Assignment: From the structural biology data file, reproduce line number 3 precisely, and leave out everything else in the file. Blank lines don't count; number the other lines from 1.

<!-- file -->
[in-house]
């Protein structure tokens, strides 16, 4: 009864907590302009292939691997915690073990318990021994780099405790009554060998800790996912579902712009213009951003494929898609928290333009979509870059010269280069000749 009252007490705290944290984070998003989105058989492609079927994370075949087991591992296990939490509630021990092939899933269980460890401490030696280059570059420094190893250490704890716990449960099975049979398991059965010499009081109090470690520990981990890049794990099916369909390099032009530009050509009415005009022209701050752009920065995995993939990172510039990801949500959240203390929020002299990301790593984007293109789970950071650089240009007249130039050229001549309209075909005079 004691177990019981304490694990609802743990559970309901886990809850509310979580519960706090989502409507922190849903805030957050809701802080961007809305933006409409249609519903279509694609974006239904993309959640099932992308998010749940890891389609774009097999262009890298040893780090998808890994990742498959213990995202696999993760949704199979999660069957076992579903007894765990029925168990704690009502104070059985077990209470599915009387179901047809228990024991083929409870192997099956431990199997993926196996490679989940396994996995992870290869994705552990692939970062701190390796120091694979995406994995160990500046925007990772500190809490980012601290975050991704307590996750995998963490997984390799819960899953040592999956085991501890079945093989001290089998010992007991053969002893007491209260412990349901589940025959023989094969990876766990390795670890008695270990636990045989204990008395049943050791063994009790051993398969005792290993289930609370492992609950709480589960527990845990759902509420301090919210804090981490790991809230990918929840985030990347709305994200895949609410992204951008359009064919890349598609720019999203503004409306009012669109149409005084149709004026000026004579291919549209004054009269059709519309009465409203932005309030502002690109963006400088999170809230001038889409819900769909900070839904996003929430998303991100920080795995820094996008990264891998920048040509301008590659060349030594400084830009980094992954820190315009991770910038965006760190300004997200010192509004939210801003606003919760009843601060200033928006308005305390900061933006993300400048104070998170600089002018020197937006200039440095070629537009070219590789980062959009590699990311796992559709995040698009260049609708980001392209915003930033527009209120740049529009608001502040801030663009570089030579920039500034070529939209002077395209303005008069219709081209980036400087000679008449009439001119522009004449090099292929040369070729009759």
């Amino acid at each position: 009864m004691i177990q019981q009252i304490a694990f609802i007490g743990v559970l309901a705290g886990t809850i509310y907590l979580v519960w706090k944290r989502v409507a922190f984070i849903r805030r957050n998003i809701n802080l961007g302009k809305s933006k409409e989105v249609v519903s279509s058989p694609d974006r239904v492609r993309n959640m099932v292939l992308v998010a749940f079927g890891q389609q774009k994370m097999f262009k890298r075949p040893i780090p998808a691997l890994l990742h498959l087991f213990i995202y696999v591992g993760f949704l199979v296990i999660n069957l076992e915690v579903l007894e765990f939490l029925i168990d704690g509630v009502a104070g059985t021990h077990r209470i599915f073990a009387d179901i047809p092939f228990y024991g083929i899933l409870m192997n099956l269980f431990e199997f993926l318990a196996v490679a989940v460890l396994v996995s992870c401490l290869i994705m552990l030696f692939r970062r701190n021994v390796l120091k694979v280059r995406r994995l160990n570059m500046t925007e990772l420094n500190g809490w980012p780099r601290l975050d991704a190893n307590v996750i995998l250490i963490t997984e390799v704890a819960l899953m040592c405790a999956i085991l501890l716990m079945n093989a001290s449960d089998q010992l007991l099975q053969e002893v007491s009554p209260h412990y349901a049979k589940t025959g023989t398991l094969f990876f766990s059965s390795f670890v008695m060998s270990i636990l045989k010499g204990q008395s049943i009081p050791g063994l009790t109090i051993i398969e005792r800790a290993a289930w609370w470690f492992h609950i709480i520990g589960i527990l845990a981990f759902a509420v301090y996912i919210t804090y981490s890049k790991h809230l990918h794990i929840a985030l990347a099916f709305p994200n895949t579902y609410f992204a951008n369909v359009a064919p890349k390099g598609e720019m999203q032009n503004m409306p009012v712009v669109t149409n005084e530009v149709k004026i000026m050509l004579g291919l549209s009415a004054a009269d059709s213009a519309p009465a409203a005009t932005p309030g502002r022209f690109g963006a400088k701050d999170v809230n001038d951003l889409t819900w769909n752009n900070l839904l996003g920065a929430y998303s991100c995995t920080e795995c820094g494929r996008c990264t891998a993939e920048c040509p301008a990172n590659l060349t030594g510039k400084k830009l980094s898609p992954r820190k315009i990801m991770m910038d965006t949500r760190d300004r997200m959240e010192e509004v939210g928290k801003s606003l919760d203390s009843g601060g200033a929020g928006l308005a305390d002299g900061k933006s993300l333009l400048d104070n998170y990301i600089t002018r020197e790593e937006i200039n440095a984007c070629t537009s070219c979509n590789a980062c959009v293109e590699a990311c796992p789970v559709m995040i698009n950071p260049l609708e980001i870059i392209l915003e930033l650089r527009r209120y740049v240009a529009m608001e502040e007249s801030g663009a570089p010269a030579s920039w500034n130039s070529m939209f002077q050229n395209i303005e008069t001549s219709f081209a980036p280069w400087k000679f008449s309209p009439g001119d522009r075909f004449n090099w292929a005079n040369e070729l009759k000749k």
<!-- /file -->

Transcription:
């Amino acid at each position: 009864m004691i177990q019981q009252i304490a694990f609802i007490g743990v559970l309901a705290g886990t809850i509310y907590l979580v519960w706090k944290r989502v409507a922190f984070i849903r805030r957050n998003i809701n802080l961007g302009k809305s933006k409409e989105v249609v519903s279509s058989p694609d974006r239904v492609r993309n959640m099932v292939l992308v998010a749940f079927g890891q389609q774009k994370m097999f262009k890298r075949p040893i780090p998808a691997l890994l990742h498959l087991f213990i995202y696999v591992g993760f949704l199979v296990i999660n069957l076992e915690v579903l007894e765990f939490l029925i168990d704690g509630v009502a104070g059985t021990h077990r209470i599915f073990a009387d179901i047809p092939f228990y024991g083929i899933l409870m192997n099956l269980f431990e199997f993926l318990a196996v490679a989940v460890l396994v996995s992870c401490l290869i994705m552990l030696f692939r970062r701190n021994v390796l120091k694979v280059r995406r994995l160990n570059m500046t925007e990772l420094n500190g809490w980012p780099r601290l975050d991704a190893n307590v996750i995998l250490i963490t997984e390799v704890a819960l899953m040592c405790a999956i085991l501890l716990m079945n093989a001290s449960d089998q010992l007991l099975q053969e002893v007491s009554p209260h412990y349901a049979k589940t025959g023989t398991l094969f990876f766990s059965s390795f670890v008695m060998s270990i636990l045989k010499g204990q008395s049943i009081p050791g063994l009790t109090i051993i398969e005792r800790a290993a289930w609370w470690f492992h609950i709480i520990g589960i527990l845990a981990f759902a509420v301090y996912i919210t804090y981490s890049k790991h809230l990918h794990i929840a985030l990347a099916f709305p994200n895949t579902y609410f992204a951008n369909v359009a064919p890349k390099g598609e720019m999203q032009n503004m409306p009012v712009v669109t149409n005084e530009v149709k004026i000026m050509l004579g291919l549209s009415a004054a009269d059709s213009a519309p009465a409203a005009t932005p309030g502002r022209f690109g963006a400088k701050d999170v809230n001038d951003l889409t819900w769909n752009n900070l839904l996003g920065a929430y998303s991100c995995t920080e795995c820094g494929r996008c990264t891998a993939e920048c040509p301008a990172n590659l060349t030594g510039k400084k830009l980094s898609p992954r820190k315009i990801m991770m910038d965006t949500r760190d300004r997200m959240e010192e509004v939210g928290k801003s606003l919760d203390s009843g601060g200033a929020g928006l308005a305390d002299g900061k933006s993300l333009l400048d104070n998170y990301i600089t002018r020197e790593e937006i200039n440095a984007c070629t537009s070219c979509n590789a980062c959009v293109e590699a990311c796992p789970v559709m995040i698009n950071p260049l609708e980001i870059i392209l915003e930033l650089r527009r209120y740049v240009a529009m608001e502040e007249s801030g663009a570089p010269a030579s920039w500034n130039s070529m939209f002077q050229n395209i303005e008069t001549s219709f081209a980036p280069w400087k000679f008449s309209p009439g001119d522009r075909f004449n090099w292929a005079n040369e070729l009759k000749k």